Windows are a make-or-break feature of your home, and optimizing the quality of new windows depends on three things:
- First, you need to recognize efficient windows from wasteful ones before they get installed.
- Second, you need to know about innovative window features so you can look for them as you shop.
- And third, you need to understand what a good installation is and how to ensure it happens. Don’t rely on window professionals to handle these issues entirely for you. Some will deliver, but others won’t.
Step #1: Choose Intelligently
Informed window choices have to be based on third-party assessments. Don’t settle for anything less. A Canadian outfit called Window Wise is currently my favourite place to start. They’re in the business of certifying window installers, but they also publish a list of windows that meet two stringent performance standards. Window Wise-approved windows also carry Energy Star ratings that ensure above-average energy performance. The best current designs have triple-pane glazing, argon or krypton gas between panes, non-conductive warm edge spacers between layers of glass, and Low-E coatings that reflect infrared and ultraviolet light.
Step #2: Water Leakage Plan B
It’s easy to install windows badly, and the difference between good and bad remains hidden, at least for a while. While windows are your initial line of defense against water getting into your walls, most homes operate with no “plan B”. If water gets past aged caulking or a failed window seam, it goes right onto the wood framing. Rot is guaranteed.
This is why a plastic drainage pan and waterproof lining around the inside of the rough opening makes so much sense. Marvin Windows’ SillGuard, DamSill, Jamsill and SureSill are four brands I know of. They all work the same way, creating an impervious and sloped surface at the bottom of each rough frame, allowing leaked water to drain out from underneath a window. It’s a little thing, but enormously important should water make its way past a window. And make no mistake, it very well could. So why take a chance?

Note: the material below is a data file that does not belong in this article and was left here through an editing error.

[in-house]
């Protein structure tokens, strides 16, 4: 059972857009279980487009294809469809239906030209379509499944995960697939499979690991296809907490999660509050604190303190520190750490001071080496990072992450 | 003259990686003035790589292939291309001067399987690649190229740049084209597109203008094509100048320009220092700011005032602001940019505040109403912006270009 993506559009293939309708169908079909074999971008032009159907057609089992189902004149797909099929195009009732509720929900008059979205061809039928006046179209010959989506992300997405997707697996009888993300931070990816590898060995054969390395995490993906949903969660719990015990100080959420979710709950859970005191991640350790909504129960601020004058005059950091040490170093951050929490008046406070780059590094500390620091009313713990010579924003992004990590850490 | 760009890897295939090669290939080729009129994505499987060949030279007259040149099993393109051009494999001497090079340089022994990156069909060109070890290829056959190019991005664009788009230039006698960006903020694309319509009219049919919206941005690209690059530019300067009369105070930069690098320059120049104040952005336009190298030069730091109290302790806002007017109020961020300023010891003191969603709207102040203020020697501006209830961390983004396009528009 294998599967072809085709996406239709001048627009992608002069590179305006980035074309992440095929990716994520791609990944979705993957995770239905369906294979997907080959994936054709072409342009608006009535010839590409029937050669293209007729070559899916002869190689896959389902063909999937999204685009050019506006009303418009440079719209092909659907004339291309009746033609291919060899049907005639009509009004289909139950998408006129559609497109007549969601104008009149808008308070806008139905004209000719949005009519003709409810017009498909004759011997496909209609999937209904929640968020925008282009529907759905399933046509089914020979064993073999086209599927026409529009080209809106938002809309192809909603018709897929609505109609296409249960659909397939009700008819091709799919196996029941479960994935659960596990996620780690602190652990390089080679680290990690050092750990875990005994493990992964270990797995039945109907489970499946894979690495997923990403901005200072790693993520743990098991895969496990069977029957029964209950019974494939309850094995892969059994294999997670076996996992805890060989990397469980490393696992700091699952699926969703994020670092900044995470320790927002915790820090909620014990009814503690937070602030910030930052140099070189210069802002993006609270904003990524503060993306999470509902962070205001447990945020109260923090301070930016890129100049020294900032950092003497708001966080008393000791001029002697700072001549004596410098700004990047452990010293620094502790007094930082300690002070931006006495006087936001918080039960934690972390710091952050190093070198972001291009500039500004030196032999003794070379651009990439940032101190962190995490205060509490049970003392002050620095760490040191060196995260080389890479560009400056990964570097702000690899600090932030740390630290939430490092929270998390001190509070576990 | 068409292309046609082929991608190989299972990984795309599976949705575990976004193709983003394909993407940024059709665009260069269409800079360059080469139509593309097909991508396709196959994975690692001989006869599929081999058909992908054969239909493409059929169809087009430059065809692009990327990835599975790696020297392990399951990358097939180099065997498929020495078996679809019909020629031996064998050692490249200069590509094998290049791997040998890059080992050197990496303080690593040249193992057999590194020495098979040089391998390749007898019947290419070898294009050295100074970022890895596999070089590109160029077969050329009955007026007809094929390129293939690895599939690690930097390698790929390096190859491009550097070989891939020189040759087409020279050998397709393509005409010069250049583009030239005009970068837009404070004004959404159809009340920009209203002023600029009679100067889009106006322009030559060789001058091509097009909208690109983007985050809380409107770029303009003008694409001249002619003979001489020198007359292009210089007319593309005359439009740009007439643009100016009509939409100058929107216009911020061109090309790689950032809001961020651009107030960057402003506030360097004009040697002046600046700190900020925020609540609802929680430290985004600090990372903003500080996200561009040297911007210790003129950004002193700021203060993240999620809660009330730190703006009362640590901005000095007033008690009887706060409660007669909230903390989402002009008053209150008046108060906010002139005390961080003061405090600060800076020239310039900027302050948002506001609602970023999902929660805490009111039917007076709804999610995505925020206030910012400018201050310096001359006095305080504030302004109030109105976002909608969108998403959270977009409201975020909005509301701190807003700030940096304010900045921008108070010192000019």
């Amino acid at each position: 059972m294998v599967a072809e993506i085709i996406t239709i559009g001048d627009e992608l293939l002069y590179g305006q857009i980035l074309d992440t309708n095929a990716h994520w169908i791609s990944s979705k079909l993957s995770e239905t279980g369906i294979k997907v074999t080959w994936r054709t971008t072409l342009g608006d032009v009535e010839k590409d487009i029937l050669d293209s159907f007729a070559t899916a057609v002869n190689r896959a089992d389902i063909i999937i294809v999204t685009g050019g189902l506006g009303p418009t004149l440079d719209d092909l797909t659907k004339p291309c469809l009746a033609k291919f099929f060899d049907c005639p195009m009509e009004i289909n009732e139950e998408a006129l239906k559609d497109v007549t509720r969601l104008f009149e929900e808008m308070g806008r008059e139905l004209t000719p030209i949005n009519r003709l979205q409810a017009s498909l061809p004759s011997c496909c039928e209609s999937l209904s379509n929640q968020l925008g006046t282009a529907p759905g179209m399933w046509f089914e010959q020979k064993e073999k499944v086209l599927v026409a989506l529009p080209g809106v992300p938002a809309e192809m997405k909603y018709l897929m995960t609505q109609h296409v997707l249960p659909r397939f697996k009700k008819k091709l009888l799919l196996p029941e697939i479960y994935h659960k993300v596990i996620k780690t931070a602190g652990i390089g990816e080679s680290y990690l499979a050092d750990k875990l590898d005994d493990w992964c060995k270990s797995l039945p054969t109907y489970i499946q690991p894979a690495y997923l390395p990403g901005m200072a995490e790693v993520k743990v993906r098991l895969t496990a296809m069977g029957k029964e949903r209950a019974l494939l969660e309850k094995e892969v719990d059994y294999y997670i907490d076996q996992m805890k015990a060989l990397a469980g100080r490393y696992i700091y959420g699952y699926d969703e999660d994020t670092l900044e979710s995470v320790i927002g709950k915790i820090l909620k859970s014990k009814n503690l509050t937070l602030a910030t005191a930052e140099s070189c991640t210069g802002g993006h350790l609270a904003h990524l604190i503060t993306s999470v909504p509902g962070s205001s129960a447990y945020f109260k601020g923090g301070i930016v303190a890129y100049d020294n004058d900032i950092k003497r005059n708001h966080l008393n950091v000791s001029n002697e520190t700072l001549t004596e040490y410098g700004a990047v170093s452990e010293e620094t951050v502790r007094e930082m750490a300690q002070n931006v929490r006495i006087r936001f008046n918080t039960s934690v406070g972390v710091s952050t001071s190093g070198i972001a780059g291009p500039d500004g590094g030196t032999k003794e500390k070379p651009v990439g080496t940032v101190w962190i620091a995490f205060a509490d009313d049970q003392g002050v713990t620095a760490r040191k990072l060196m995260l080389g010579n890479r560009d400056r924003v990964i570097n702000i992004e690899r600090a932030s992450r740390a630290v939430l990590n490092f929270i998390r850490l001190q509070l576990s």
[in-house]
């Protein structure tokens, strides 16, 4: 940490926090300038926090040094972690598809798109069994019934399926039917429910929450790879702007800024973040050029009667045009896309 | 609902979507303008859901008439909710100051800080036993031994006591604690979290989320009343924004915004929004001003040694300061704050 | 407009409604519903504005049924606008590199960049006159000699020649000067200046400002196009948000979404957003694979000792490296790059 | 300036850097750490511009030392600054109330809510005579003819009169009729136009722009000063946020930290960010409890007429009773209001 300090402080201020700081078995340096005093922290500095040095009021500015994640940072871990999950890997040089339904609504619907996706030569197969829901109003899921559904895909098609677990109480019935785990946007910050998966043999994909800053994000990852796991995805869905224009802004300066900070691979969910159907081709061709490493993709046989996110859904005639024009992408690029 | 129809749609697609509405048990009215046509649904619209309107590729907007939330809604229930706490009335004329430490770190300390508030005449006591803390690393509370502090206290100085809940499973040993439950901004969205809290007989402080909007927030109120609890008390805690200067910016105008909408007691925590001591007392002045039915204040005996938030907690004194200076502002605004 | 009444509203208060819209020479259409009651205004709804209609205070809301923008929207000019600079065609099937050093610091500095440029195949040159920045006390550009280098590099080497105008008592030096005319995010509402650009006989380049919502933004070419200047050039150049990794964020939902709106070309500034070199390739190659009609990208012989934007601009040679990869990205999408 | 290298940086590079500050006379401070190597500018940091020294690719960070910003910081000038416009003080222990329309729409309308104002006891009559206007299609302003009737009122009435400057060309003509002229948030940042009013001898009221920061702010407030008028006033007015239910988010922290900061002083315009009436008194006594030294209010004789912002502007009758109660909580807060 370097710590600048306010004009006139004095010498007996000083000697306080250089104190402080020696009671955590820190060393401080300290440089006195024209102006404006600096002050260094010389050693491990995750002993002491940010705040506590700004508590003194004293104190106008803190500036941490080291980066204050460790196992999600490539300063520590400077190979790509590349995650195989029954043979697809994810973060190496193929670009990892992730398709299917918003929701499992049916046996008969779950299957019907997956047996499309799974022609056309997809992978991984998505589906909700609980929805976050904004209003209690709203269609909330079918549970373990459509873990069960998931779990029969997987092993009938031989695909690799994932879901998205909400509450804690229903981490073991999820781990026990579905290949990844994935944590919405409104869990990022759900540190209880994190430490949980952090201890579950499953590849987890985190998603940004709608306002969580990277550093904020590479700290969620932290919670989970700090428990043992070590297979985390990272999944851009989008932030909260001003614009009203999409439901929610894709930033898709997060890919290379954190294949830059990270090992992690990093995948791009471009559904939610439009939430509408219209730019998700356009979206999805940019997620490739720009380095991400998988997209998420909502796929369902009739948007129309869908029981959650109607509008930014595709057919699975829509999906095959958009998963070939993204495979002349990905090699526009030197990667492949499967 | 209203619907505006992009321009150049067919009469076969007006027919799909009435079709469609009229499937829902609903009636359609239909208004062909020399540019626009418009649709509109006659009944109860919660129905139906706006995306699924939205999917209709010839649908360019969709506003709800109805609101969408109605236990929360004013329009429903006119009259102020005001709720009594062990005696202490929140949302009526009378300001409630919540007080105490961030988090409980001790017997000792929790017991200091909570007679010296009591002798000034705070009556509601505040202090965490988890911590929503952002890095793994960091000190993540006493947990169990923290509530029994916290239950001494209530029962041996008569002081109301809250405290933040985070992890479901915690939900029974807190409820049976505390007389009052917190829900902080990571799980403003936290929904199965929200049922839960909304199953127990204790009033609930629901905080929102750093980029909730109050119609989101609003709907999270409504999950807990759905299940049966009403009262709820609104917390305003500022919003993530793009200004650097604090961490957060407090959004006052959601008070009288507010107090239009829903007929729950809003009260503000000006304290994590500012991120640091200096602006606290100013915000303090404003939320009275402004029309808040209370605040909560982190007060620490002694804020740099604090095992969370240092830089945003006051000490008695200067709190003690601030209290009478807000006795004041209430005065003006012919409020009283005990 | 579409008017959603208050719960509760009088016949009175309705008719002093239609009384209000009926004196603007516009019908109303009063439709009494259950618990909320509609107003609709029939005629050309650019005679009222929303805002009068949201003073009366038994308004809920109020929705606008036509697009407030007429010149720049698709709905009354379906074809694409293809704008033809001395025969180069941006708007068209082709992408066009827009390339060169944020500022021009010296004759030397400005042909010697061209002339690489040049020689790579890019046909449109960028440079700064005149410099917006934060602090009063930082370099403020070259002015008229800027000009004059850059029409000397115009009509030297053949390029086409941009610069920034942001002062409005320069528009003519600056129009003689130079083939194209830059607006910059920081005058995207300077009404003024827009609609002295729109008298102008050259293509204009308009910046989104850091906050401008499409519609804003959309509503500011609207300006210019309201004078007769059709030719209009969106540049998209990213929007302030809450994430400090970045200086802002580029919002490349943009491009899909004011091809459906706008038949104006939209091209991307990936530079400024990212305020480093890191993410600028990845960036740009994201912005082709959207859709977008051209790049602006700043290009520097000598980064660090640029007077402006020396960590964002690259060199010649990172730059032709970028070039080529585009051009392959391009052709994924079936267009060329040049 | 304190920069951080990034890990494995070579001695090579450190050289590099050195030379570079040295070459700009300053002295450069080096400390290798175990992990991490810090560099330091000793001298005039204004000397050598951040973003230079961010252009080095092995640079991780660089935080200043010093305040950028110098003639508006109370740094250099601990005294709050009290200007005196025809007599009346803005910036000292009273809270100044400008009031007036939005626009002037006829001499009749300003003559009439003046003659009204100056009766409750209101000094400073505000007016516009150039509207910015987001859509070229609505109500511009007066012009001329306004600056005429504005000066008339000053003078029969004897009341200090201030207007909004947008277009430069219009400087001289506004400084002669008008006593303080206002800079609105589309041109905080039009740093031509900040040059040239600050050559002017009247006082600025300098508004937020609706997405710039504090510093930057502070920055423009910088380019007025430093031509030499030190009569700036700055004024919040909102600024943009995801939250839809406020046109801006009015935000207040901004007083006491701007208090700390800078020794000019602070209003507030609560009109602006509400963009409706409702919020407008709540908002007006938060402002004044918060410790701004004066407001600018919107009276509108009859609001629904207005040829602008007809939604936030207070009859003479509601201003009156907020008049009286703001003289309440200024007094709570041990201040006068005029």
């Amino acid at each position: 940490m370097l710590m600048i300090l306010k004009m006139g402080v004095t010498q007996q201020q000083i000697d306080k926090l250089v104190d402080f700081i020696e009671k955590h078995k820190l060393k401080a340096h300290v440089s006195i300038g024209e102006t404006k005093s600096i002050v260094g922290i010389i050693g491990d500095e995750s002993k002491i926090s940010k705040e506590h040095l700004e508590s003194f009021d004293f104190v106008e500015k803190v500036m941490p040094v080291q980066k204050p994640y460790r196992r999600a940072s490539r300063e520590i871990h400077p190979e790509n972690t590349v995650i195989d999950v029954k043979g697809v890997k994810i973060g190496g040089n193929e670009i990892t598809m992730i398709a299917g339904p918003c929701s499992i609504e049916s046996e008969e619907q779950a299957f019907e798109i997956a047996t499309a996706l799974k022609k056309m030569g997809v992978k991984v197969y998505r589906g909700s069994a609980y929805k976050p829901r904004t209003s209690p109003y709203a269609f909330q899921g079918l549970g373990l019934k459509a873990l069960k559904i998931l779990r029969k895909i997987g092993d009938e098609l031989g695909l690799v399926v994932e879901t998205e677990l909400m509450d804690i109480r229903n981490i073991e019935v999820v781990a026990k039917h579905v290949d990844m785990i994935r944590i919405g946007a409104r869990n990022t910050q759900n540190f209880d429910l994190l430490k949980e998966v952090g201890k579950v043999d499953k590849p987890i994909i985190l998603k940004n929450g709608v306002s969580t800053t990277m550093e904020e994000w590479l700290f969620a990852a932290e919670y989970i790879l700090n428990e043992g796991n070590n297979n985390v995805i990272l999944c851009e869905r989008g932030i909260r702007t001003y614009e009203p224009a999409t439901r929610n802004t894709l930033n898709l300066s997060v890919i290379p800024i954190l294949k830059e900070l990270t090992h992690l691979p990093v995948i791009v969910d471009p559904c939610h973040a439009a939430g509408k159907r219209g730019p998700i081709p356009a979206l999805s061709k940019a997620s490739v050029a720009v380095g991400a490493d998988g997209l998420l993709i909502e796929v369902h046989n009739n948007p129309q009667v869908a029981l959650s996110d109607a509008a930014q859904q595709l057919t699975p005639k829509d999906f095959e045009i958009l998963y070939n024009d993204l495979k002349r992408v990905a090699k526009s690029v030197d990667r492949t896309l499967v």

Step #3: Seal with the Right Foam
Spray foam is the best way to seal the perimeter of new windows and replacements. Trouble is, most types of spray foam in a can also pose a threat. They expand so much that they can bow window frames inward under the pressure, making it difficult or even impossible to open and close them. Over-expansion of foam is why manufacturers developed something called low-expansion foam, but even this doesn’t solve the problem completely when it comes to windows.
What you really need is low-pressure foam, not low expansion. Low pressure types expand just as much as other formulations, but with much less outward force. In tests I conducted on one of my building projects this past fall, low-expansion foam still caused windows to bow inward and bind, even when the window frames were temporarily braced with pieces of wood. Low pressure foam, by contrast, caused no bowing even when perimeter gaps were filled and no braces used.
Low pressure foam is currently a specialty item, so you probably won’t find it in every hardware store. It’s made by a handful of companies, but one brand that’s impressed me in particular is Arctic Foam (877.575.3626). It’s one of the products that stood out in my tests. They make a range of foams, and their window and door sealant is the only low pressure type.
The kind of windows you choose and the installation you get plays a big part of the comfort and efficiency of your home. It’s worth the effort to get them right.